Here is a fine story in the Los Angeles Times written by about the importance of talking with your doctor about your out of pocket medical costs.
Despite high medical costs topping Americans’ list of financial concerns, many of us have a hard time telling our doctors that the care they’re prescribing may break the bank.
As part of a recent awareness campaign called “I Wish My Doctor Knew,” the online health social network Inspire asked patients and caregivers what medical concerns they wish doctors better understood.
In more than 700 responses, about 20% dealt with insurance coverage, disability insurance coverage paperwork, and out-of-pocket medical costs.
“What we see every day in our online community, and through this campaign, is that patients don’t discuss fully with their doctors the financial toll of [their] disease,” said John Novack, Inspire’s communications director. “Many patients seem reluctant to bring it up at all … yet it’s a very real hardship and it certainly affects their quality of life.”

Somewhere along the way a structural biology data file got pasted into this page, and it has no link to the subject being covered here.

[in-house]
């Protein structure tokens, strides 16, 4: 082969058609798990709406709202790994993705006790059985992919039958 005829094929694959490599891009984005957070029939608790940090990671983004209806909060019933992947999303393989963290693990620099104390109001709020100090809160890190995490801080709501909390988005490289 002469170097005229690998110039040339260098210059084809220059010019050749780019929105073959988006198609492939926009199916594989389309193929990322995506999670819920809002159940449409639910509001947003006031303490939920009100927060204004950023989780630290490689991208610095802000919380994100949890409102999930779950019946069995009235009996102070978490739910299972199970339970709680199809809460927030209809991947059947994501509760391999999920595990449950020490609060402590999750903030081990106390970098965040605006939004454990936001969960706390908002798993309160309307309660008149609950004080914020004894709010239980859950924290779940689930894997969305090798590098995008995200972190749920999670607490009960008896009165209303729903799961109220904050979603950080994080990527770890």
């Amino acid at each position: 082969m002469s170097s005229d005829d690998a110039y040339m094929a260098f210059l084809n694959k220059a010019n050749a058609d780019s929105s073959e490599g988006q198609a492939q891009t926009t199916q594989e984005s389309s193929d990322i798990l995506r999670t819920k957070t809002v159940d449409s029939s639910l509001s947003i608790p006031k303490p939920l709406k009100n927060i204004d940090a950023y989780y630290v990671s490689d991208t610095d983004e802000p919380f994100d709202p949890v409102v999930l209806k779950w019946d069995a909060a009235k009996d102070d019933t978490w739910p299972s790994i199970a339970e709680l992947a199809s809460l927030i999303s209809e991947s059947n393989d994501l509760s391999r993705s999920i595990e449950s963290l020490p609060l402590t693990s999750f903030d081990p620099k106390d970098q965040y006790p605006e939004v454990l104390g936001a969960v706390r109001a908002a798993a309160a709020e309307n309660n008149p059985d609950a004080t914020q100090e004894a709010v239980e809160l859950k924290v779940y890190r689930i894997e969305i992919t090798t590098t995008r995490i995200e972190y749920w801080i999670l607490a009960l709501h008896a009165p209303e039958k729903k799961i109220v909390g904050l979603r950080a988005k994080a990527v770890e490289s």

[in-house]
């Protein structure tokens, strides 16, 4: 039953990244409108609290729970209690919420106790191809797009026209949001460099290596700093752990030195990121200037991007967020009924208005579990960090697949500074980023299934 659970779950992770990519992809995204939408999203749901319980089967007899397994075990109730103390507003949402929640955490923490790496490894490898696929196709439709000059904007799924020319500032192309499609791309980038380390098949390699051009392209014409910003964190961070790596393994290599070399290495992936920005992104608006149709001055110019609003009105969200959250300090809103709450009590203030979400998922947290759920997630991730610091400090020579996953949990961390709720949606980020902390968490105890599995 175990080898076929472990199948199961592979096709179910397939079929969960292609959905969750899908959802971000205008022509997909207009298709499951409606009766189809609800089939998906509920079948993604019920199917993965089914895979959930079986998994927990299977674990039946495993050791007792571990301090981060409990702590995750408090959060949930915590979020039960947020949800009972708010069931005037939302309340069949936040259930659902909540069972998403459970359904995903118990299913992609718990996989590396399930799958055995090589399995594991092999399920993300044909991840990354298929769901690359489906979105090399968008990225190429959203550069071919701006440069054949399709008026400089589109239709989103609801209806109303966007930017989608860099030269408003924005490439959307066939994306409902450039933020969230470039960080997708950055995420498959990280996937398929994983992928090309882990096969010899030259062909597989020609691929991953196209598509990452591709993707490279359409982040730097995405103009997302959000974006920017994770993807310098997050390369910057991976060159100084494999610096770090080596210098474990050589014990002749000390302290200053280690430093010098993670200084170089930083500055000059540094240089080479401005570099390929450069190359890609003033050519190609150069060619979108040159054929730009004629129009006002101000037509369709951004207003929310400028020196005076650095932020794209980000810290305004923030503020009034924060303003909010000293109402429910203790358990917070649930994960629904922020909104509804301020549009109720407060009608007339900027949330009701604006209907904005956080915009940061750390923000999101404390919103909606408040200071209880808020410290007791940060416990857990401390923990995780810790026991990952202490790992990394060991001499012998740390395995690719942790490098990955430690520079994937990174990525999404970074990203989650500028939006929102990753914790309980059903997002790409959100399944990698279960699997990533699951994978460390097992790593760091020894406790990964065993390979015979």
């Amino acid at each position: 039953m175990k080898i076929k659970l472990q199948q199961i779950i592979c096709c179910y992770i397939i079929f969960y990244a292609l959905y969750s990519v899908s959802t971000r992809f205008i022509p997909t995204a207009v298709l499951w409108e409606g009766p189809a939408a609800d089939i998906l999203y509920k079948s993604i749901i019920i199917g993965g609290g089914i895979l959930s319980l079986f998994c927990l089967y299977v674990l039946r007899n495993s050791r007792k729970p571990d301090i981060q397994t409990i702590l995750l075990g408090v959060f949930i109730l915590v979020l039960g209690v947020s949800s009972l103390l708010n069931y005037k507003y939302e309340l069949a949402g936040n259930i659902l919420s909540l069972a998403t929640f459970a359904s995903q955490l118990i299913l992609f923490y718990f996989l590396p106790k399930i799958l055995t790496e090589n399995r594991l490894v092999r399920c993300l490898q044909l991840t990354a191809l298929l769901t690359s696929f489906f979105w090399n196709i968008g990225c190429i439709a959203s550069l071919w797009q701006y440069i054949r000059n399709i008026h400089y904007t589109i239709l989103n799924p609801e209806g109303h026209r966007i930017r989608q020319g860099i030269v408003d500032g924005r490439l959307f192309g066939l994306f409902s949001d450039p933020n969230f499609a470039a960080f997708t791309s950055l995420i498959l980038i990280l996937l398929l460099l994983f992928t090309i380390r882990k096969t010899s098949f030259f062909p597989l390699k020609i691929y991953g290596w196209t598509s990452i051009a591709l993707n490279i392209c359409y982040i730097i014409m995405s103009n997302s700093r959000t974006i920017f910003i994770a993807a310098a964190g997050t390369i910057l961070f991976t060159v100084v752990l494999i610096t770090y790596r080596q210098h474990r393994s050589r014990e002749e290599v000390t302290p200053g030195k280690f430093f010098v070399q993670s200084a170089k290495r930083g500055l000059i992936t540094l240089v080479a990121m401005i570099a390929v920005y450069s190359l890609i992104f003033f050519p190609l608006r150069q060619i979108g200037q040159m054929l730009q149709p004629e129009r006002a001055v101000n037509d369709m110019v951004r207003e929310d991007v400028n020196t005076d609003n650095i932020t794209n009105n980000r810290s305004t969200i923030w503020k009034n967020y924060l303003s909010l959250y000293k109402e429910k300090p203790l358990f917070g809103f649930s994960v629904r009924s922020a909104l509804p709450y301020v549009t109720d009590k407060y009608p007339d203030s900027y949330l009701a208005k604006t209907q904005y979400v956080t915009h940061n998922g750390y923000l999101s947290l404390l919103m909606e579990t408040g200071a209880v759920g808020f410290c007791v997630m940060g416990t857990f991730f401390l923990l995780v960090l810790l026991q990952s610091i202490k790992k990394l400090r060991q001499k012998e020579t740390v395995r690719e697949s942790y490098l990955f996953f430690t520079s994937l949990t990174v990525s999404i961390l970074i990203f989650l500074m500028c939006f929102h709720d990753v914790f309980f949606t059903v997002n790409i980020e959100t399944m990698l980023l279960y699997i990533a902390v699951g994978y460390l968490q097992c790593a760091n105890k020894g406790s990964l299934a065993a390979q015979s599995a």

Ellen Robin of Oceanside, Calif., can relate. The 59-year-old healthcare contract manager has a chronic condition that led to a heart attack six years ago.
Since then, she says, she has collected a cabinet full of prescription drugs worth thousands of dollars. She abandoned most after her doctor told her to stop them — either because they didn’t work or caused unbearable side effects.
“Every time I get a prescription, I pay my co-pay of $30 or more,” she says. After a week or two, many times she’d have a bad reaction and her doctor would advise her to just stop taking it. “It’s a waste.”
Still, letting her doctor know didn’t come easy. “I do have anxiety about talking money with him,” Robin says.
She’s not alone. The financial strain of medical expenses is a tough conversation for many patients to initiate — despite the fact that high costs prevent millions of people from getting needed care.
A report by Families USA, a Washington healthcare advocacy organization, found that just over 1 in 4 adults with private insurance policies last year went without needed medical care because they could not afford tests, treatments, follow-up care and drugs.
One of the biggest causes of “not taking the medicines their doctor prescribed — or getting the tests their doctor ordered — is that patients can’t afford it,” says Duke University professor Dr. Peter Ubel.
“This deserves priority in the doctor-patient encounter,” Ubel says.
Experts offer a few recommendations for broaching the subject of money with your doctors.